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“People want covid-19 to be in the rearview mirror,” one nursing home official says. Faced with a slow rollout of the updated covid vaccines, and without state mandates for workers to get vaccinated, most skilled nursing facilities are relying on persuasion to boost vaccination rates among staff and residents.
The Biden administration says a recently proposed minimum staffing standard would help ensure quality care, but nursing home leaders predict many rural facilities would struggle to meet it.
Congress returns from its summer recess with a long list of tasks and only a few work days to get them done. On top of the annual spending bills needed to keep the government operating, on the list are bills to renew the global HIV/AIDS program, PEPFAR, and the community health centers program. Meanwhile, over the recess, the Biden administration released the names of the first 10 drugs selected for the Medicare price negotiation program.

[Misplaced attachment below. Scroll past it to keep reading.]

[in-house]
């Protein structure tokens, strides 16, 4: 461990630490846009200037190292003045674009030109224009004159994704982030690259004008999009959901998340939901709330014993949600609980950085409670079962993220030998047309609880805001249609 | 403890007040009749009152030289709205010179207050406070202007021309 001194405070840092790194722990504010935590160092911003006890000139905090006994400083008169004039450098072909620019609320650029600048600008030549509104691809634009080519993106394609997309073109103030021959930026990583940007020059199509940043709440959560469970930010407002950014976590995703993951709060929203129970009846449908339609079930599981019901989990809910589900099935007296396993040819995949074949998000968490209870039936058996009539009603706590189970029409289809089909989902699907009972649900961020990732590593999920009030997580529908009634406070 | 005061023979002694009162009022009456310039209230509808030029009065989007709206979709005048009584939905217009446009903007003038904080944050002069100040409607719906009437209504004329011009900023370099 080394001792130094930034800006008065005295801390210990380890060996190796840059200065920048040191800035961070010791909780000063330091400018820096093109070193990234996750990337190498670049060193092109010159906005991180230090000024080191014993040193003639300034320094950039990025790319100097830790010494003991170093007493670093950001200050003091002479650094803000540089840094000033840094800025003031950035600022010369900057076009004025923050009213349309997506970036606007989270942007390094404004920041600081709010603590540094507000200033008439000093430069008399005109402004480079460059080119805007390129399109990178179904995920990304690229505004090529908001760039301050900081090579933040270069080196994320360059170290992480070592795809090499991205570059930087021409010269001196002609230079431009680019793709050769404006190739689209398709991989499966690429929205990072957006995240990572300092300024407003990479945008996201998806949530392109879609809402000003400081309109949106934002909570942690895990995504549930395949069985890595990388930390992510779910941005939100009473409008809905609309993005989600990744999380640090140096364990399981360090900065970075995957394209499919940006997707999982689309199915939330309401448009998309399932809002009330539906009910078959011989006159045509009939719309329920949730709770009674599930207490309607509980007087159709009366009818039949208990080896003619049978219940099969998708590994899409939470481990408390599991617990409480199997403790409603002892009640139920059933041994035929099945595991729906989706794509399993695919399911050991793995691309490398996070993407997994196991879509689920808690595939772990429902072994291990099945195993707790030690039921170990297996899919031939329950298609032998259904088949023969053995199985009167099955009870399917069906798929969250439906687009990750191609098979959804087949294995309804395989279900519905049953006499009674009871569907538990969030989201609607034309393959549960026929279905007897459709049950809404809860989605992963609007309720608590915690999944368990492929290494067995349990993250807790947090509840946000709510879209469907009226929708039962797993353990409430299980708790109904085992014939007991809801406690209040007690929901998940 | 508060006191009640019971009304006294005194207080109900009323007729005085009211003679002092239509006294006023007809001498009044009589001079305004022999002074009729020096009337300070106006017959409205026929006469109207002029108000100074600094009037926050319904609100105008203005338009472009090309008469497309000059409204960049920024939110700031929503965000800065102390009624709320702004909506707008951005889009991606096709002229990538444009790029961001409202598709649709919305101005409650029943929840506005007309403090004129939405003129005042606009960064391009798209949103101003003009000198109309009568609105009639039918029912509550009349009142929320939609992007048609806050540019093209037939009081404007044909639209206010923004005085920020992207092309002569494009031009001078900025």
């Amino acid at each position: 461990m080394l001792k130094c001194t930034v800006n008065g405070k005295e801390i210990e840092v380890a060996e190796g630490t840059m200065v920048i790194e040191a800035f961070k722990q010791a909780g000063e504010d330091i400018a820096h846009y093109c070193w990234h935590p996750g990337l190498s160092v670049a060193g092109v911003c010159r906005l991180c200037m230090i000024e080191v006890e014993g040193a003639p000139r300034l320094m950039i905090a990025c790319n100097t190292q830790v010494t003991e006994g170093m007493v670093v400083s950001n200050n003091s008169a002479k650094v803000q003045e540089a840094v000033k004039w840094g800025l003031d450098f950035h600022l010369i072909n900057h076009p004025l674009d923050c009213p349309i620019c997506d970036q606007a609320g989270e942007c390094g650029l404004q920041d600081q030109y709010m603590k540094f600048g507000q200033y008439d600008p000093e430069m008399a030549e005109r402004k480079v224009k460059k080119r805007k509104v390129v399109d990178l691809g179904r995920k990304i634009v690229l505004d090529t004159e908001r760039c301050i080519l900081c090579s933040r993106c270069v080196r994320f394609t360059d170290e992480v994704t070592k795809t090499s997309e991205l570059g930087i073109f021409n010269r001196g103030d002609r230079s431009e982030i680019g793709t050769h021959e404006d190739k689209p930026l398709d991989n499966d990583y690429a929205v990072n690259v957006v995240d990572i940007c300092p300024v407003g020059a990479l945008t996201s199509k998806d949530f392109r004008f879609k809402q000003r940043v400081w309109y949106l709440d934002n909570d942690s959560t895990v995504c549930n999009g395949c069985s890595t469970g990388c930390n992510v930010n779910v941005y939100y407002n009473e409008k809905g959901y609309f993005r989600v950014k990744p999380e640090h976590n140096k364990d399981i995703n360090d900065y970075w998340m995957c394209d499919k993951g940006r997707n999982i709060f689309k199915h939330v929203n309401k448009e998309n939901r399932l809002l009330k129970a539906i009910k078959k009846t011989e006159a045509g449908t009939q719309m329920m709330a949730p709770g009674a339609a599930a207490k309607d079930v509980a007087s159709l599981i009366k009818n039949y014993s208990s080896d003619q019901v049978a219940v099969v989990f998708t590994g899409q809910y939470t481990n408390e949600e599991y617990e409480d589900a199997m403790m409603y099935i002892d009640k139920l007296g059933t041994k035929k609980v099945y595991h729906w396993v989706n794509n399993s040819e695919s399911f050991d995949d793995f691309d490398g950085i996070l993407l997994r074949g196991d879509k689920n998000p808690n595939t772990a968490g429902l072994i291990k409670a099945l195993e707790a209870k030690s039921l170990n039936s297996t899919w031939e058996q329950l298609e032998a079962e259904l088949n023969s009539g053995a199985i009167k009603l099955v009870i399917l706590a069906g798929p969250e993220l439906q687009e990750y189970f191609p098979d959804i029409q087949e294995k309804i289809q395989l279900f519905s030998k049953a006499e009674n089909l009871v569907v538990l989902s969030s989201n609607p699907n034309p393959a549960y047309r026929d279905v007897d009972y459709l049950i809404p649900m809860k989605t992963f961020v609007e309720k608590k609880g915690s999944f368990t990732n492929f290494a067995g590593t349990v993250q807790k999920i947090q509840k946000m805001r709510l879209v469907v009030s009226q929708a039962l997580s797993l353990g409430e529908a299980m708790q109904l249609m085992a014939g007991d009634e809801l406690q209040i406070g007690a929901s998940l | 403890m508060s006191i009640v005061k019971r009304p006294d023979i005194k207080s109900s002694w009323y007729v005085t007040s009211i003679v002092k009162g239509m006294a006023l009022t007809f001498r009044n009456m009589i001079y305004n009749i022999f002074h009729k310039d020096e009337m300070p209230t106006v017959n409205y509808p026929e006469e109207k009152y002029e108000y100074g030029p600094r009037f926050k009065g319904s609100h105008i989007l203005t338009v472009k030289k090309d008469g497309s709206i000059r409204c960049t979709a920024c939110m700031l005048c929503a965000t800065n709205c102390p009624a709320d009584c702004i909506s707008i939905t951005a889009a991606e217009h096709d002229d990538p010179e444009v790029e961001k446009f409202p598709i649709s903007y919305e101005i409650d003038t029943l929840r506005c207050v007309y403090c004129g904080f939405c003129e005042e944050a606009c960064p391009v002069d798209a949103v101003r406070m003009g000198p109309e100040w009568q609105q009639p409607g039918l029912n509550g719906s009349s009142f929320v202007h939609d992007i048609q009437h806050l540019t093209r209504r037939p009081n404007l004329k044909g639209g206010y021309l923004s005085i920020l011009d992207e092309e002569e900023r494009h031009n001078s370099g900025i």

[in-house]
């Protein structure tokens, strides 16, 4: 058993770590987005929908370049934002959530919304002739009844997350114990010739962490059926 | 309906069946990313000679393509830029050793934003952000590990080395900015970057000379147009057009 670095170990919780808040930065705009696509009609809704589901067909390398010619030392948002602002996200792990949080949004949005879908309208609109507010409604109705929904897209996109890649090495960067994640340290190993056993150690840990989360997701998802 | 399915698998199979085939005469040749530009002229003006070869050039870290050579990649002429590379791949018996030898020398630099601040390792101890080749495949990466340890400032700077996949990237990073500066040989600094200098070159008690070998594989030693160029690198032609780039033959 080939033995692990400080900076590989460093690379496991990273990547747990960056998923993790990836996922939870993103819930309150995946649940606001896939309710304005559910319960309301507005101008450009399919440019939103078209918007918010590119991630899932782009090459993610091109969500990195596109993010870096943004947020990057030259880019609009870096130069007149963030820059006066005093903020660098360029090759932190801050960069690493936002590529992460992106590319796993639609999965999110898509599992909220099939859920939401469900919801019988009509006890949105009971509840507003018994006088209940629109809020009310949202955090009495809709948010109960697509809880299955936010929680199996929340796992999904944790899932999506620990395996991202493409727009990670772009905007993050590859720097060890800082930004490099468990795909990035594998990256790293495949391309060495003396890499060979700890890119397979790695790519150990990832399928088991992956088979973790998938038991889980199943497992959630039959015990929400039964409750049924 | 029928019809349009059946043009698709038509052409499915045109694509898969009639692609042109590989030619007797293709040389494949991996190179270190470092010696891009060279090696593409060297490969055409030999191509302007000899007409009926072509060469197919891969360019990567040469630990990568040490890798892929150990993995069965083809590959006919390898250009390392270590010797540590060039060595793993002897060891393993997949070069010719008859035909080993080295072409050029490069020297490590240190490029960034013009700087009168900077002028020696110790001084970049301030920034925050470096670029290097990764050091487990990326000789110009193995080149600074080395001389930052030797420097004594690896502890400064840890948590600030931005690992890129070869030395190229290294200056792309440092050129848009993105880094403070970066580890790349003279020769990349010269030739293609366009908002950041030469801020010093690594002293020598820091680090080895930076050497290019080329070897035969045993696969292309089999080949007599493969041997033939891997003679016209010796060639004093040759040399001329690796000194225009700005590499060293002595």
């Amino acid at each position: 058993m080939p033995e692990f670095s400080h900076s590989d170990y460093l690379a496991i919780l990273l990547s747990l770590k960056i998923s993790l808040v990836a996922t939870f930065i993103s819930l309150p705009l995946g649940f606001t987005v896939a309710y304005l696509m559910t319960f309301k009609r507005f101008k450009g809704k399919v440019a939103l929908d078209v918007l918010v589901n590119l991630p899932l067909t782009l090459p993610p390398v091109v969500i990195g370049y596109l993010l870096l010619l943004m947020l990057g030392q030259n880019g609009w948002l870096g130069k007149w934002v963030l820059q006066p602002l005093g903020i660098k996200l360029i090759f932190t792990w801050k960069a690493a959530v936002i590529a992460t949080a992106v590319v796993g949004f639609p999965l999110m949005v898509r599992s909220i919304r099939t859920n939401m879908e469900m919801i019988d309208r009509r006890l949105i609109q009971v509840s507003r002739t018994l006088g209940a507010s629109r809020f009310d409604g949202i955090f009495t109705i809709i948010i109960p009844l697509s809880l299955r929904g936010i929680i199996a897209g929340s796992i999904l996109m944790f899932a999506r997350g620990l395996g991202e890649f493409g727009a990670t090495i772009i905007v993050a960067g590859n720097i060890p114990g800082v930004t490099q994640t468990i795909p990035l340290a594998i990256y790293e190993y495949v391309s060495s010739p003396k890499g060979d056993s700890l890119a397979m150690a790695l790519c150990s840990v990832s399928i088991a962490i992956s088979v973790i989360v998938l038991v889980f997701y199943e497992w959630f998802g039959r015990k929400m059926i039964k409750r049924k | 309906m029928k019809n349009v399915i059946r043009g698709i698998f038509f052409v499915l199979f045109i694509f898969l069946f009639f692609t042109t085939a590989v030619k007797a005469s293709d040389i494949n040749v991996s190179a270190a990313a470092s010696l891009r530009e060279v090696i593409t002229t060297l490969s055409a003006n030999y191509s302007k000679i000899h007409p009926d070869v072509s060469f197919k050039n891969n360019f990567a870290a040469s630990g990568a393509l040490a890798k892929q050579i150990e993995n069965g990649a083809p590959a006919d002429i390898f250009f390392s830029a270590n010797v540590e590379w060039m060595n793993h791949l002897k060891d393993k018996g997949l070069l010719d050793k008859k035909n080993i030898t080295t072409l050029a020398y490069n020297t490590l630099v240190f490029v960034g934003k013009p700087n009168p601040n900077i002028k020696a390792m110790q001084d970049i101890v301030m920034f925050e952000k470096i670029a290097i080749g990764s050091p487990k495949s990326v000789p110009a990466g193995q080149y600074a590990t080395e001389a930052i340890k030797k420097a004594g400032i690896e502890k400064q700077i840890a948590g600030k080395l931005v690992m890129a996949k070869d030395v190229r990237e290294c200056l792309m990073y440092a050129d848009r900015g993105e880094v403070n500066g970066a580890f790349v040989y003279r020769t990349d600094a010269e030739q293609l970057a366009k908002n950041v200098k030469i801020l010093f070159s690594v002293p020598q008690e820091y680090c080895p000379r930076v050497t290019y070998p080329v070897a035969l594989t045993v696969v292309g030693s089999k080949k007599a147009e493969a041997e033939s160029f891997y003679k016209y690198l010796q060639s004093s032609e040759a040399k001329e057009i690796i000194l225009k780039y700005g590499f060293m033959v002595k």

The proposal would require major hiring at the most sparsely staffed homes. But the proposal is already badly received by the nursing home industry, which claims it can’t boost wages enough to attract workers.
Research commissioned by the Centers for Medicare & Medicaid Services analyzed only staffing levels below what experts have previously called ideal. Patient advocates have been pushing for more staff to improve care.
The May 11 expiration of the federal government’s pandemic emergency declaration will affect patient care across a broad range of settings, including telemedicine, hospitals, and nursing homes.
In-person mental health care is hard to arrange in rural nursing homes, so video chats with faraway professionals are filling the gap.
KHN gives readers a chance to comment on a recent batch of stories.
Rather than simply reward top-performing facilities, the state’s Medicaid program will hand bonuses to nursing homes — even low-rated ones — for hiring more workers and reducing staff turnover.
The industry has long relied on immigrants to bolster its ranks, and they’ll be critical to meeting future staffing needs, experts say. But as the baby boom generation fills beds, policymakers are slow to open new pathways for foreign workers.